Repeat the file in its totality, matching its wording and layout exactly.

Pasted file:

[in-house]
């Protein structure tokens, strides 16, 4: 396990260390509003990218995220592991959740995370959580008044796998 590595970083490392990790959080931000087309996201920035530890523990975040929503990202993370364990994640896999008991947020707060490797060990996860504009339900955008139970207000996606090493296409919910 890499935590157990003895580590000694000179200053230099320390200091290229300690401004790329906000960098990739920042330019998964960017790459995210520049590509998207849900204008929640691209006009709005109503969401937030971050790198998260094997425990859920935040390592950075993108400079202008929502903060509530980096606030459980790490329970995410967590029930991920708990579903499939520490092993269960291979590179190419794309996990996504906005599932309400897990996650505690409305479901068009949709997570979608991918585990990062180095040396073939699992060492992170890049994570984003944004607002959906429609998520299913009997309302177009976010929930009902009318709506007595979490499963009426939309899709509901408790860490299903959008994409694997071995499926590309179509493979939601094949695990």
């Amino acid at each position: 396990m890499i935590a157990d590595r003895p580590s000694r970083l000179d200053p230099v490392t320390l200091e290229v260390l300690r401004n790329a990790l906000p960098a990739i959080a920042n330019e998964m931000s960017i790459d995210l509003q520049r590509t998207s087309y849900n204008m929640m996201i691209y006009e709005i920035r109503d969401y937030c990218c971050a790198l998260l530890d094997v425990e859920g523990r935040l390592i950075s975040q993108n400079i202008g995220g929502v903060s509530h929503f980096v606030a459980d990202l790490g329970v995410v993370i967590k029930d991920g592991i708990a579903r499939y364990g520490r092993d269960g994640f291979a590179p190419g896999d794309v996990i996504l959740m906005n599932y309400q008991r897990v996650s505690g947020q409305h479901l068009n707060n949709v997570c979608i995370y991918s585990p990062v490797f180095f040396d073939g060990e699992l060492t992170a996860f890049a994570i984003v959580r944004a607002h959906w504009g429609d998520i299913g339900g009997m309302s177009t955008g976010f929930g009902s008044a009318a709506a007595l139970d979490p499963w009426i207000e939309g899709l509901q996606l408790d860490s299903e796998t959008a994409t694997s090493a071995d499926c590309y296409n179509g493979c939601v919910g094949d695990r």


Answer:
[in-house]
């Protein structure tokens, strides 16, 4: 396990260390509003990218995220592991959740995370959580008044796998 590595970083490392990790959080931000087309996201920035530890523990975040929503990202993370364990994640896999008991947020707060490797060990996860504009339900955008139970207000996606090493296409919910 890499935590157990003895580590000694000179200053230099320390200091290229300690401004790329906000960098990739920042330019998964960017790459995210520049590509998207849900204008929640691209006009709005109503969401937030971050790198998260094997425990859920935040390592950075993108400079202008929502903060509530980096606030459980790490329970995410967590029930991920708990579903499939520490092993269960291979590179190419794309996990996504906005599932309400897990996650505690409305479901068009949709997570979608991918585990990062180095040396073939699992060492992170890049994570984003944004607002959906429609998520299913009997309302177009976010929930009902009318709506007595979490499963009426939309899709509901408790860490299903959008994409694997071995499926590309179509493979939601094949695990």
């Amino acid at each position: 396990m890499i935590a157990d590595r003895p580590s000694r970083l000179d200053p230099v490392t320390l200091e290229v260390l300690r401004n790329a990790l906000p960098a990739i959080a920042n330019e998964m931000s960017i790459d995210l509003q520049r590509t998207s087309y849900n204008m929640m996201i691209y006009e709005i920035r109503d969401y937030c990218c971050a790198l998260l530890d094997v425990e859920g523990r935040l390592i950075s975040q993108n400079i202008g995220g929502v903060s509530h929503f980096v606030a459980d990202l790490g329970v995410v993370i967590k029930d991920g592991i708990a579903r499939y364990g520490r092993d269960g994640f291979a590179p190419g896999d794309v996990i996504l959740m906005n599932y309400q008991r897990v996650s505690g947020q409305h479901l068009n707060n949709v997570c979608i995370y991918s585990p990062v490797f180095f040396d073939g060990e699992l060492t992170a996860f890049a994570i984003v959580r944004a607002h959906w504009g429609d998520i299913g339900g009997m309302s177009t955008g976010f929930g009902s008044a009318a709506a007595l139970d979490p499963w009426i207000e939309g899709l509901q996606l408790d860490s299903e796998t959008a994409t694997s090493a071995d499926c590309y296409n179509g493979c939601v919910g094949d695990r």